Brain Plasticity

OptiStart Chiropractic
April 12, 2018

Plasticity is a term used to describe the ability of the brain to change (Cohen, 1998). 

This quality is so amazing - previously it was thought that the brain was hard wired, like a computer. Now we know that there can be formation of new formation of new synapses and changes to existing synapses in the brain. (Witte, 1998). Synapses are the connections between nerve cells. So how can we encourage the brain to change? 

Research tells us that training and learning induces cortical organization (Godde, 2003). Additionally, adjusting the spine alters brain function (Carrick 1997)!!! 

Brain plasticity is activity dependant, meaning stimulus is required. Important variables include the duration, intensity, pattern, and history of stimulation. These factors affect the duration and direction of the resulting plasticity (Mitchell GS,  2003). This means that if you want the plasticity to occur through training, learning or adjusting how often you do the stimulus over time affects the results.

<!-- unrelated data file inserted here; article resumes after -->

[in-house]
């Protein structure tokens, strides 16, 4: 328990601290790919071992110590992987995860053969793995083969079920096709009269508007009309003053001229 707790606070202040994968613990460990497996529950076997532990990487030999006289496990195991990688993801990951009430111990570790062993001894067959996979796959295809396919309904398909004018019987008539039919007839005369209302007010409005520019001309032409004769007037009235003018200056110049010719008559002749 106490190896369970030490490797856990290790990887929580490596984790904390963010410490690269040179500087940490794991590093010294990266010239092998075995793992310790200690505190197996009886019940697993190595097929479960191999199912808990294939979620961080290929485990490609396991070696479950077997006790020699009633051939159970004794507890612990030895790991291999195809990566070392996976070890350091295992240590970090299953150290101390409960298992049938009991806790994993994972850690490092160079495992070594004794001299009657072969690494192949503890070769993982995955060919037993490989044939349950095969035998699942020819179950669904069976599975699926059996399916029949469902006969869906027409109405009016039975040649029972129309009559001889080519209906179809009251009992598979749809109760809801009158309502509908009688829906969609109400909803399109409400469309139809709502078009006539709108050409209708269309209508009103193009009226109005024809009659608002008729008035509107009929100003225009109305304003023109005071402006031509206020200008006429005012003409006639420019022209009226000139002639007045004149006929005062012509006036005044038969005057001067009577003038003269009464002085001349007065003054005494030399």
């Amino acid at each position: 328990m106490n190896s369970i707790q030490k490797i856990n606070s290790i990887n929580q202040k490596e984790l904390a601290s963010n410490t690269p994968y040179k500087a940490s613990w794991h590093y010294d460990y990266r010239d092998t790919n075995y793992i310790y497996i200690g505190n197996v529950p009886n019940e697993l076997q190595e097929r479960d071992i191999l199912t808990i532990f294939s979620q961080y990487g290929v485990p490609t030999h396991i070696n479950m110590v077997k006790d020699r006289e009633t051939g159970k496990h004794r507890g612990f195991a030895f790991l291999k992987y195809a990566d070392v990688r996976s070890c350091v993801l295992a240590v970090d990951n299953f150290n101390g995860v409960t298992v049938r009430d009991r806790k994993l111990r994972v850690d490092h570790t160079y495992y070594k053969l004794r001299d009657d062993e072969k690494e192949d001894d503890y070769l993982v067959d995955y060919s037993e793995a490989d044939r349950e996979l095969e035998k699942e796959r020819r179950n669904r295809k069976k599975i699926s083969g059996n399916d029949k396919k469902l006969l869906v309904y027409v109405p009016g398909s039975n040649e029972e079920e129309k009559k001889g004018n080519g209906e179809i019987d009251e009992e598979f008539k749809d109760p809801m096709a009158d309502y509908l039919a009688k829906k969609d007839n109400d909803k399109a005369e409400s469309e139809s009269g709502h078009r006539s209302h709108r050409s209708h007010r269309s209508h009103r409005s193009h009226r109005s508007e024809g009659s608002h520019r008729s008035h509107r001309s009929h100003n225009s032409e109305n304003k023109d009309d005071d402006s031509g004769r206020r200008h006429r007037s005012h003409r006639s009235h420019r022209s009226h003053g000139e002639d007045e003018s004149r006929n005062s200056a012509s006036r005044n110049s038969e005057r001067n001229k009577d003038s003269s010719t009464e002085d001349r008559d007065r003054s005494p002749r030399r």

In regards to motor (movement) performance we know that movement problems are linked to brain function (McPhillips, 2000). Interestingly, in Cerebral palsy, some infants outgrow this motor problems (David, 1998) - this can occur through the process of plasticity, and is one the reasons why "early intervention" is important. So, in order to change your brain (or your children's brain) choose the most relevant training, learning and adjusting program, do it at the right frequency, and stick to it over time.